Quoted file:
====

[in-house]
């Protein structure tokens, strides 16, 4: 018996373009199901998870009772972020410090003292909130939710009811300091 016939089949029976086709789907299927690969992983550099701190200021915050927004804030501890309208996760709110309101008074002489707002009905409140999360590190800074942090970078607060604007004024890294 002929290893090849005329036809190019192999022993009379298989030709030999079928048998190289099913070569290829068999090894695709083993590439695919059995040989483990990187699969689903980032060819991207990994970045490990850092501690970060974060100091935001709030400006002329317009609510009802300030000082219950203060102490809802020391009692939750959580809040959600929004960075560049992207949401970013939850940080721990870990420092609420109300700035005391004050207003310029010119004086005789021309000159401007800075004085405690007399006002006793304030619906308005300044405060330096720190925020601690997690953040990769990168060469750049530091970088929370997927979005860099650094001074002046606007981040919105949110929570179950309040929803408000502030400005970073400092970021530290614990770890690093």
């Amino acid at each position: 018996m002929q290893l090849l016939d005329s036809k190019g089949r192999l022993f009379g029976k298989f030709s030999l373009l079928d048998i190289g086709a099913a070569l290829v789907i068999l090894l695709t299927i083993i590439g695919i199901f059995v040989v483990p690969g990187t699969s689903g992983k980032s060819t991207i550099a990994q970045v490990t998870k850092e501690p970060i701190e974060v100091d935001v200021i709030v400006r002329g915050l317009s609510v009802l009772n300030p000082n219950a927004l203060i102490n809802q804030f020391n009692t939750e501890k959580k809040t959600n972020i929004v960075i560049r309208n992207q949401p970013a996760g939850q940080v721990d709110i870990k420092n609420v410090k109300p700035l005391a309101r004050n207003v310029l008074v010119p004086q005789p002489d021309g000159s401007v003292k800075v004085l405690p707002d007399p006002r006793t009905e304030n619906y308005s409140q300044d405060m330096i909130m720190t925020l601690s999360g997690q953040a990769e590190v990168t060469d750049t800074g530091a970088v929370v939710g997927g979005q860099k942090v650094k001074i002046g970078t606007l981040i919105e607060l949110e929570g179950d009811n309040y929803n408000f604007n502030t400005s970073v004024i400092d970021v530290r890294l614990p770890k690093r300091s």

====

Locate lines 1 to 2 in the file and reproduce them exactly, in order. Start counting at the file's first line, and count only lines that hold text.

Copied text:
[in-house]
């Protein structure tokens, strides 16, 4: 018996373009199901998870009772972020410090003292909130939710009811300091 016939089949029976086709789907299927690969992983550099701190200021915050927004804030501890309208996760709110309101008074002489707002009905409140999360590190800074942090970078607060604007004024890294 002929290893090849005329036809190019192999022993009379298989030709030999079928048998190289099913070569290829068999090894695709083993590439695919059995040989483990990187699969689903980032060819991207990994970045490990850092501690970060974060100091935001709030400006002329317009609510009802300030000082219950203060102490809802020391009692939750959580809040959600929004960075560049992207949401970013939850940080721990870990420092609420109300700035005391004050207003310029010119004086005789021309000159401007800075004085405690007399006002006793304030619906308005300044405060330096720190925020601690997690953040990769990168060469750049530091970088929370997927979005860099650094001074002046606007981040919105949110929570179950309040929803408000502030400005970073400092970021530290614990770890690093």